Each service has its own service policy file with the /etc/[SERVICE_CODENAME]/policy.json file name format where [SERVICE_CODENAME] represents a specific OpenStack service name. For example, the OpenStack Nova service would have a policy file called /etc/nova/policy.json. With Service policy files can be modified and deployed to control nodes from the Cloud Lifecycle Manager. Administrators are advised to validate policy changes before checking in the changes to the site branch of the local git repository before rolling the changes into production. Do not make changes to policy files without having a way to validate them.

The policy files are located at the following site branch locations on the Cloud Lifecycle Manager.

~/openstack/ardana/ansible/roles/GLA-API/templates/policy.json.j2
~/openstack/ardana/ansible/roles/ironic-common/files/policy.json
~/openstack/ardana/ansible/roles/KEYMGR-API/templates/policy.json
~/openstack/ardana/ansible/roles/heat-common/files/policy.json
~/openstack/ardana/ansible/roles/CND-API/templates/policy.json
~/openstack/ardana/ansible/roles/nova-common/files/policy.json
~/openstack/ardana/ansible/roles/CEI-API/templates/policy.json.j2
~/openstack/ardana/ansible/roles/neutron-common/templates/policy.json.j2

For test and validation, policy files can be modified in a non-production environment from the ~/scratch/ directory. For a specific policy file, run a search for policy.json. To deploy policy changes for a service, run the service specific reconfiguration playbook (for example, nova-reconfigure.yml). For a complete list of reconfiguration playbooks, change directories to ~/scratch/ansible/next/ardana/ansible and run this command:

ardana > ls | grep reconfigure

A read-only role named project_observer is explicitly created in SUSE OpenStack Cloud 8. Any user who is granted this role can use list_project.

4.4 Identity Service Token Validation Example Edit source

The following diagram illustrates the flow of typical Identity Service (Keystone) requests/responses between SUSE OpenStack Cloud services and the Identity service. It shows how Keystone issues and validates tokens to ensure the identity of the caller of each service.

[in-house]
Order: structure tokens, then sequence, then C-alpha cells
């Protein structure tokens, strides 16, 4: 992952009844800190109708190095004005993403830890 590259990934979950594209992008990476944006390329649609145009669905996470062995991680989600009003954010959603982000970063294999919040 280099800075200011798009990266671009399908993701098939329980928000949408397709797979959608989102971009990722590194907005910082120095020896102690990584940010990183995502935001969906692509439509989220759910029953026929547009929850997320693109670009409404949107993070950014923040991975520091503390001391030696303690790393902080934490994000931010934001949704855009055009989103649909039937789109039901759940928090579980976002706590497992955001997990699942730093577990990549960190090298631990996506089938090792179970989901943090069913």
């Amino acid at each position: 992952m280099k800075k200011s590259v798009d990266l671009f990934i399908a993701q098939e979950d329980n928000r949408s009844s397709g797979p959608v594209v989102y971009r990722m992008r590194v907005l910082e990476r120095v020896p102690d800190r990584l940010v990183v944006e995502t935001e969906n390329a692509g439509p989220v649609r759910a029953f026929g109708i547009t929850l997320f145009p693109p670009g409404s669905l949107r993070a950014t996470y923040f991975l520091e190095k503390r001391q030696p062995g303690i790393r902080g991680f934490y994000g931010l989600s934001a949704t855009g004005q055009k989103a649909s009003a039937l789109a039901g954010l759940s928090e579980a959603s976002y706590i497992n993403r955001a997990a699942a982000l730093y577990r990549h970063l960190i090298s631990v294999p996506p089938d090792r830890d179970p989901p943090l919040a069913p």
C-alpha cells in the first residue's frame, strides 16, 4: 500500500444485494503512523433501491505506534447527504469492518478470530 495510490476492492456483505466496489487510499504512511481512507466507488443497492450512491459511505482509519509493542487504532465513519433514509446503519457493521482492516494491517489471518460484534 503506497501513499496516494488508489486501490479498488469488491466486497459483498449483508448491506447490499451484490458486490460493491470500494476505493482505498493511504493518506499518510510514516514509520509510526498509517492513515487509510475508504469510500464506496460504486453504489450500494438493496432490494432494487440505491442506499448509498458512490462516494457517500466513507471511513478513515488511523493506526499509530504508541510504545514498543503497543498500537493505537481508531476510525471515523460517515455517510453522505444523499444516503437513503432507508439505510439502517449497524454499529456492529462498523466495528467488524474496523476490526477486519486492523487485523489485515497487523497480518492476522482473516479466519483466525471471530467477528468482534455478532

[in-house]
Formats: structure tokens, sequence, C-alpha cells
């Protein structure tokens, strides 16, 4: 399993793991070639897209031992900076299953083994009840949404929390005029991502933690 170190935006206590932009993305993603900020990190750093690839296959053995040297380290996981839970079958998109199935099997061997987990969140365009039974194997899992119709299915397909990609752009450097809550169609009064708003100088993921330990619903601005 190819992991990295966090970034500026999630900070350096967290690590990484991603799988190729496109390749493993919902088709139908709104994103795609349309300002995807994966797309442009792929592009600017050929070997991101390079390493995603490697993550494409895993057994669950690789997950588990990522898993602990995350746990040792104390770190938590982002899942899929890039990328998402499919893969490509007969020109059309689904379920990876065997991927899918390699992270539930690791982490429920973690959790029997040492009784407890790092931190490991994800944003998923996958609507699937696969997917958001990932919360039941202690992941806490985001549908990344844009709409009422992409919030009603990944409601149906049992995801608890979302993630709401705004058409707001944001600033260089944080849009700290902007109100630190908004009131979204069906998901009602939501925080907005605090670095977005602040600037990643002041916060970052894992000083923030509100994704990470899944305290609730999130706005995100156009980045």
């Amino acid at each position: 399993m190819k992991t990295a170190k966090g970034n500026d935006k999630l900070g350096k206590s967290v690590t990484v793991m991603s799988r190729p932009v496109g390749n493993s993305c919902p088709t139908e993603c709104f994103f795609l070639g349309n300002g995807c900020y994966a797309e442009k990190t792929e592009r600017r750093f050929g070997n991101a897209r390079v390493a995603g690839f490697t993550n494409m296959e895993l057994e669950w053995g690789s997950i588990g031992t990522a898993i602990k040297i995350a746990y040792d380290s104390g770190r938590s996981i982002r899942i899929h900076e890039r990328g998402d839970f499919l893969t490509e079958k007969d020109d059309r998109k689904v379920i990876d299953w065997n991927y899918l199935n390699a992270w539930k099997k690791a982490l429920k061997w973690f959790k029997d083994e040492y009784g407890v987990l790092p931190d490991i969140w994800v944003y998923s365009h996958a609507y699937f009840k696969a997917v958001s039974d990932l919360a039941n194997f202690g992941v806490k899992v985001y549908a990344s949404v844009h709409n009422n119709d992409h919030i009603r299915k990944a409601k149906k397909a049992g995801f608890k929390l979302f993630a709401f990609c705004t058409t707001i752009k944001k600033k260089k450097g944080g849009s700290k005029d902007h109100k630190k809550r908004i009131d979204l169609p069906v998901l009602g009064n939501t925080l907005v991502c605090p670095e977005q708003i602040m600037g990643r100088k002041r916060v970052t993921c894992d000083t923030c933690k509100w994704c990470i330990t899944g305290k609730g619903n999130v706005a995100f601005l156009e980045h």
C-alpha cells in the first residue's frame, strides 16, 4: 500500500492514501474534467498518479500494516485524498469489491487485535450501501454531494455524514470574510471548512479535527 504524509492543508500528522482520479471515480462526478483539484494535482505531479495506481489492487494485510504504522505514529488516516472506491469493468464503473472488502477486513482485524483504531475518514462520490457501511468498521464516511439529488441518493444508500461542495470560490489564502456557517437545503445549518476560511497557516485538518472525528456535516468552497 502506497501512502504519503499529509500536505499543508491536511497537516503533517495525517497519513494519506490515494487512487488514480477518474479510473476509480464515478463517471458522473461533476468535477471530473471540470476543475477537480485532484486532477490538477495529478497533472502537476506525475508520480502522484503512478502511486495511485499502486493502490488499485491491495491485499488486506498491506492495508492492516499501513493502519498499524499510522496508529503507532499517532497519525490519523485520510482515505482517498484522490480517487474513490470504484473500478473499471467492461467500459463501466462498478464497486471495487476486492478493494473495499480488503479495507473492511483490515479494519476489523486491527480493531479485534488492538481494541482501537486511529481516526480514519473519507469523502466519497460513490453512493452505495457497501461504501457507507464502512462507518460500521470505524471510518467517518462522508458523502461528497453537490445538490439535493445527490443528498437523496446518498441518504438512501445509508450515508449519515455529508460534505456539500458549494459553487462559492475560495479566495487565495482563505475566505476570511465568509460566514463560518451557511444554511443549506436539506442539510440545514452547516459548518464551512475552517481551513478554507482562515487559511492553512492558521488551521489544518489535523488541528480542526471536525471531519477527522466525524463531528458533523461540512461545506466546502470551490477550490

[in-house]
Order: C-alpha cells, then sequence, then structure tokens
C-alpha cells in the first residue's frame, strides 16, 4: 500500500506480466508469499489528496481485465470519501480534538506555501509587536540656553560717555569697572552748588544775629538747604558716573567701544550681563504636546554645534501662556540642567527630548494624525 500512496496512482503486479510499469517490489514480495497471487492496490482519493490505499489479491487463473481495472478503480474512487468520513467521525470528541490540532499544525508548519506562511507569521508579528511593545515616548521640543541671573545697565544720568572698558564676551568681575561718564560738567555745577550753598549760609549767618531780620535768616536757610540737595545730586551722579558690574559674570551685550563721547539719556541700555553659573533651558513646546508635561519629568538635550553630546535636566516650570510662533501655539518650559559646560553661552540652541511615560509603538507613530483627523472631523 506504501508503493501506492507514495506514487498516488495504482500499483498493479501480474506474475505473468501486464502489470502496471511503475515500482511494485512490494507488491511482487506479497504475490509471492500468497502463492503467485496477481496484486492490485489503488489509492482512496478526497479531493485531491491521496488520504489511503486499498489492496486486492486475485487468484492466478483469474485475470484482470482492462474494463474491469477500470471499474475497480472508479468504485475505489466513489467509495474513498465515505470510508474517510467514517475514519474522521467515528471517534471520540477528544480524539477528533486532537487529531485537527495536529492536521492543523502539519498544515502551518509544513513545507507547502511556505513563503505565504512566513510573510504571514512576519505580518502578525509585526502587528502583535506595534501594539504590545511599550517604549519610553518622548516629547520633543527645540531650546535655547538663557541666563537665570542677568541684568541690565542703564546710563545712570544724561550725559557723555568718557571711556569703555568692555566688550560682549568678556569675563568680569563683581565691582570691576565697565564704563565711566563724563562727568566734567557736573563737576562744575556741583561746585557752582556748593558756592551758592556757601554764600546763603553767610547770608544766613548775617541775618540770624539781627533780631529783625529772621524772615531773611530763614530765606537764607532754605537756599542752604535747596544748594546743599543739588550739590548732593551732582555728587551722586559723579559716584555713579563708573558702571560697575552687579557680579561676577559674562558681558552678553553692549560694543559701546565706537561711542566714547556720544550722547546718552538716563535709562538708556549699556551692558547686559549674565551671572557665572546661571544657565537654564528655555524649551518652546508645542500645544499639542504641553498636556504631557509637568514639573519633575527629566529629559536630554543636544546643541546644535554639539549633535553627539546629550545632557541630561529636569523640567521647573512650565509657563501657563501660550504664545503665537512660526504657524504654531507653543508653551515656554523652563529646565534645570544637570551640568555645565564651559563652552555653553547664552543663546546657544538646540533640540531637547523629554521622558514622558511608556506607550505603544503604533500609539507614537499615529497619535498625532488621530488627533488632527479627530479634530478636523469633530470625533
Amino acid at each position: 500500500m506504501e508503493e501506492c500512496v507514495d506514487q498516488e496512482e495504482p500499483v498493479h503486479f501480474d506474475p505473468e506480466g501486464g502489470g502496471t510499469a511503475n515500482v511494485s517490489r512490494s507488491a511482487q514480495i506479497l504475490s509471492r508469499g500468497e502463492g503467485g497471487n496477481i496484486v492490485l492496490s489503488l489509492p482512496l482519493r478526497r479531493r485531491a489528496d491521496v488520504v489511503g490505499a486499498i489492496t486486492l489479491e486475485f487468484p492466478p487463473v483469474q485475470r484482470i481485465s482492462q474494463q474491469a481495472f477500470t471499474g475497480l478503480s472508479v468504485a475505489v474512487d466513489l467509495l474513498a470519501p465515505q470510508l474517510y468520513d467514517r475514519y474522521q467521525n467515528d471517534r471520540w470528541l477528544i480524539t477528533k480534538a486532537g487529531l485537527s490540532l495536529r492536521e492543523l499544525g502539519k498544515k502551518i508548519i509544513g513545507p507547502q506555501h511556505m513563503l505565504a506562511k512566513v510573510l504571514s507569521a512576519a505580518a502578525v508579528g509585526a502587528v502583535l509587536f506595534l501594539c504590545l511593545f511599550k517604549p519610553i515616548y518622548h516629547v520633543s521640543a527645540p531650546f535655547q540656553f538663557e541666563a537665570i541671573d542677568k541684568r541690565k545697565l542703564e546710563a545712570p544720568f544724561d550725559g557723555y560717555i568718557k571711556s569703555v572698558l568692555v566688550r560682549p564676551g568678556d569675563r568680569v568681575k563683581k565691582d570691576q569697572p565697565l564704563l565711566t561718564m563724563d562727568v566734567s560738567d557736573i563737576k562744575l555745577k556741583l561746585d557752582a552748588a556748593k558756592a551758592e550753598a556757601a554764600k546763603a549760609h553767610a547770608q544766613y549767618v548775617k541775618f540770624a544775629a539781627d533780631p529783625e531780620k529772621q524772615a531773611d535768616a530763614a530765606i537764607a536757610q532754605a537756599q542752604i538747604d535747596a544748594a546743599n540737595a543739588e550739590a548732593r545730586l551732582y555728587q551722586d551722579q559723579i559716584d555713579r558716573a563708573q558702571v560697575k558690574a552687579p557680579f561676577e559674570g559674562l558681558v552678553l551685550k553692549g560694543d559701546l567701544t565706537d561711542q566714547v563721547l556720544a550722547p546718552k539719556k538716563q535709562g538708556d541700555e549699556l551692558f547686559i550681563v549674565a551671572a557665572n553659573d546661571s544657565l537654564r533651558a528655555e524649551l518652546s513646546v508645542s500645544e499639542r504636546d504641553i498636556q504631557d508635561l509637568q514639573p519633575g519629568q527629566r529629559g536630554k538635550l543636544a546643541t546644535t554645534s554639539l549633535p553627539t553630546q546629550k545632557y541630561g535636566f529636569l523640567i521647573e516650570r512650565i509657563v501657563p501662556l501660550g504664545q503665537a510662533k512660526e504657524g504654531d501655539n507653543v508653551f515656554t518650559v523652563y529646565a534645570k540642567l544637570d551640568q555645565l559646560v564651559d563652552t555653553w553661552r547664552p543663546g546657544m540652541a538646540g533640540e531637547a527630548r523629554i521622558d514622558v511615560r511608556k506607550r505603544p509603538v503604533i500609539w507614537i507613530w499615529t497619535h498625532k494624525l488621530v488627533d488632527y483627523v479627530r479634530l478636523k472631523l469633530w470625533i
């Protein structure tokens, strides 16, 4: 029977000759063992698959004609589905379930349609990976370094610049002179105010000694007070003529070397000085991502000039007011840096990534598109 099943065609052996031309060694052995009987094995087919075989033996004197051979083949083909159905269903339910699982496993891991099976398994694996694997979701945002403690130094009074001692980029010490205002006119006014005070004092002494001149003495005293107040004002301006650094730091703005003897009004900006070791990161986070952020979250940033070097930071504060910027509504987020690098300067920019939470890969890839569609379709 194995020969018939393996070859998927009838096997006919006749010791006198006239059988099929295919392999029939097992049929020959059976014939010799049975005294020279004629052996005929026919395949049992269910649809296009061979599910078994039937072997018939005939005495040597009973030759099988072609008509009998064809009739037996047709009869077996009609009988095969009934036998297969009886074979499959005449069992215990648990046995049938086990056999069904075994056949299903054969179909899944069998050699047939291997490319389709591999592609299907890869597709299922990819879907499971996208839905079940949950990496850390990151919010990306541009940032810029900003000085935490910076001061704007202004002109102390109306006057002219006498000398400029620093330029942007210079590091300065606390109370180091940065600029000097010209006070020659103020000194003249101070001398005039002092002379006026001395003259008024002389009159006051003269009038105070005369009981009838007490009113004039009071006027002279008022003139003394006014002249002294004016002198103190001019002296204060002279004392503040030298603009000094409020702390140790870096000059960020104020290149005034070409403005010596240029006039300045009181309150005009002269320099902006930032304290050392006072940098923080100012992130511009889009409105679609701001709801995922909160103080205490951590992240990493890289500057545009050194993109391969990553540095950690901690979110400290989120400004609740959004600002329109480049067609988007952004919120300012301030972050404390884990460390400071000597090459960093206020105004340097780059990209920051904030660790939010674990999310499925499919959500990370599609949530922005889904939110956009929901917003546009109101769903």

1. Horizon sends an HTTP authentication request to Keystone for user credentials.

  2. Keystone validates the credentials and replies with token.

  3. Horizon sends a POST request, with token to Nova to start provisioning a virtual machine.

  4. Nova sends token to Keystone for validation.

  5. Keystone validates the token.

  6. Nova forwards a request for an image with the attached token.

  7. Glance sends token to Keystone for validation.

  8. Keystone validates the token.

  9. Glance provides image-related information to Nova.

  10. Nova sends request for networks to Neutron with token.

  11. Neutron sends token to Keystone for validation.

  12. Keystone validates the token.

  13. Neutron provides network-related information to Nova.

  14. Nova reports the status of the virtual machine provisioning request.

4.5 Configuring the Identity Service Edit source

4.5.1 What is the Identity service? Edit source

The SUSE OpenStack Cloud Identity service, based on the OpenStack Keystone API, provides UserID authentication and access authorization to help organizations achieve their access security and compliance objectives and successfully deploy OpenStack. In short, the Identity service is the gateway to the rest of the OpenStack services.

The identity service is installed automatically by the Cloud Lifecycle Manager (just after MySQL and RabbitMQ). When your cloud is up and running, you can customize Keystone in a number of ways, including integrating with LDAP servers. This topic describes the default configuration. See Section 4.8, “Reconfiguring the Identity Service” for changes you can implement. Also see Section 4.9, “Integrating LDAP with the Identity Service” for information on integrating with an LDAP provider.